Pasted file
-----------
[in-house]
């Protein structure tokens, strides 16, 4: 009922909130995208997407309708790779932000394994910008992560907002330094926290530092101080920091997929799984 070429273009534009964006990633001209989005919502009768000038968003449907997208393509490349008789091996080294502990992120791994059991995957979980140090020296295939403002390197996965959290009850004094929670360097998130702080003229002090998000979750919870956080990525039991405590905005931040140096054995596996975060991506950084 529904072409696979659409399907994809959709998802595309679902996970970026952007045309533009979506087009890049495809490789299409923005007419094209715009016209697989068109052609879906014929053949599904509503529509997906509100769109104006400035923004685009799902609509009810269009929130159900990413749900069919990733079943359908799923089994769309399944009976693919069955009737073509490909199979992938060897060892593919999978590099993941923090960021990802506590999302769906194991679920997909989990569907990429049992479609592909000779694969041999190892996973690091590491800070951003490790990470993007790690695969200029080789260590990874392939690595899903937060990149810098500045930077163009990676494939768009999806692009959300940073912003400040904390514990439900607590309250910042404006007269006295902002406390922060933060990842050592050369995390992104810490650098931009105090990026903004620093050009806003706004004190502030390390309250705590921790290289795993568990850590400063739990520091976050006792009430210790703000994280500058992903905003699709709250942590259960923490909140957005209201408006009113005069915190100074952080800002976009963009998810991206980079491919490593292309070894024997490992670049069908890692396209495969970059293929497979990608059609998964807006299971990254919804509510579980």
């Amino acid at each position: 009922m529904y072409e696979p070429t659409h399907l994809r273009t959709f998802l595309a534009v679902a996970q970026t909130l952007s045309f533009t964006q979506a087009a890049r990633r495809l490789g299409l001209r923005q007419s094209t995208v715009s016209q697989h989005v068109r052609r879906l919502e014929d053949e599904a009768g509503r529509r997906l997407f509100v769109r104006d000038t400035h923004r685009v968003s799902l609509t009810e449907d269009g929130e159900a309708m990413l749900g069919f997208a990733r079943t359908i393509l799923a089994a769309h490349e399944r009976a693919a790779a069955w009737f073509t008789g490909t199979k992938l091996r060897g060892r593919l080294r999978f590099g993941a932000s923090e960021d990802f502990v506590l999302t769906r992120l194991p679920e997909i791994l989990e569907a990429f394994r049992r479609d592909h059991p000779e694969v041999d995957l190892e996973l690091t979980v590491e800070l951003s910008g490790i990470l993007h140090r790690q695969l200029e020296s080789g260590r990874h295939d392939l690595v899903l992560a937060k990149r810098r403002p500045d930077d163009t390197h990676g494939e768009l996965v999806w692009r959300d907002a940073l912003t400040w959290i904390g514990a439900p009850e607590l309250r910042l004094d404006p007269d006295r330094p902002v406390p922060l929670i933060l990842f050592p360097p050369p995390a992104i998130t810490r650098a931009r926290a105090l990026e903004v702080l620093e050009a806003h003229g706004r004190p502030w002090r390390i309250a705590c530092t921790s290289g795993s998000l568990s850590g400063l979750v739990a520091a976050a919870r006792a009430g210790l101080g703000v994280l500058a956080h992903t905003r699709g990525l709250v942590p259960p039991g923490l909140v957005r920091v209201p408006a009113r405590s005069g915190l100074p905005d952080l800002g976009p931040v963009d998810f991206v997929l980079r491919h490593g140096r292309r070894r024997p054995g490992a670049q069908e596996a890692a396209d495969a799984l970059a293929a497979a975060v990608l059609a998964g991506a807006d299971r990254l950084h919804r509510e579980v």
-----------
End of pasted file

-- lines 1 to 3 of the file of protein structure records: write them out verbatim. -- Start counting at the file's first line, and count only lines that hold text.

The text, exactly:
[in-house]
């Protein structure tokens, strides 16, 4: 009922909130995208997407309708790779932000394994910008992560907002330094926290530092101080920091997929799984 070429273009534009964006990633001209989005919502009768000038968003449907997208393509490349008789091996080294502990992120791994059991995957979980140090020296295939403002390197996965959290009850004094929670360097998130702080003229002090998000979750919870956080990525039991405590905005931040140096054995596996975060991506950084 529904072409696979659409399907994809959709998802595309679902996970970026952007045309533009979506087009890049495809490789299409923005007419094209715009016209697989068109052609879906014929053949599904509503529509997906509100769109104006400035923004685009799902609509009810269009929130159900990413749900069919990733079943359908799923089994769309399944009976693919069955009737073509490909199979992938060897060892593919999978590099993941923090960021990802506590999302769906194991679920997909989990569907990429049992479609592909000779694969041999190892996973690091590491800070951003490790990470993007790690695969200029080789260590990874392939690595899903937060990149810098500045930077163009990676494939768009999806692009959300940073912003400040904390514990439900607590309250910042404006007269006295902002406390922060933060990842050592050369995390992104810490650098931009105090990026903004620093050009806003706004004190502030390390309250705590921790290289795993568990850590400063739990520091976050006792009430210790703000994280500058992903905003699709709250942590259960923490909140957005209201408006009113005069915190100074952080800002976009963009998810991206980079491919490593292309070894024997490992670049069908890692396209495969970059293929497979990608059609998964807006299971990254919804509510579980």
């Amino acid at each position: 009922m529904y072409e696979p070429t659409h399907l994809r273009t959709f998802l595309a534009v679902a996970q970026t909130l952007s045309f533009t964006q979506a087009a890049r990633r495809l490789g299409l001209r923005q007419s094209t995208v715009s016209q697989h989005v068109r052609r879906l919502e014929d053949e599904a009768g509503r529509r997906l997407f509100v769109r104006d000038t400035h923004r685009v968003s799902l609509t009810e449907d269009g929130e159900a309708m990413l749900g069919f997208a990733r079943t359908i393509l799923a089994a769309h490349e399944r009976a693919a790779a069955w009737f073509t008789g490909t199979k992938l091996r060897g060892r593919l080294r999978f590099g993941a932000s923090e960021d990802f502990v506590l999302t769906r992120l194991p679920e997909i791994l989990e569907a990429f394994r049992r479609d592909h059991p000779e694969v041999d995957l190892e996973l690091t979980v590491e800070l951003s910008g490790i990470l993007h140090r790690q695969l200029e020296s080789g260590r990874h295939d392939l690595v899903l992560a937060k990149r810098r403002p500045d930077d163009t390197h990676g494939e768009l996965v999806w692009r959300d907002a940073l912003t400040w959290i904390g514990a439900p009850e607590l309250r910042l004094d404006p007269d006295r330094p902002v406390p922060l929670i933060l990842f050592p360097p050369p995390a992104i998130t810490r650098a931009r926290a105090l990026e903004v702080l620093e050009a806003h003229g706004r004190p502030w002090r390390i309250a705590c530092t921790s290289g795993s998000l568990s850590g400063l979750v739990a520091a976050a919870r006792a009430g210790l101080g703000v994280l500058a956080h992903t905003r699709g990525l709250v942590p259960p039991g923490l909140v957005r920091v209201p408006a009113r405590s005069g915190l100074p905005d952080l800002g976009p931040v963009d998810f991206v997929l980079r491919h490593g140096r292309r070894r024997p054995g490992a670049q069908e596996a890692a396209d495969a799984l970059a293929a497979a975060v990608l059609a998964g991506a807006d299971r990254l950084h919804r509510e579980v």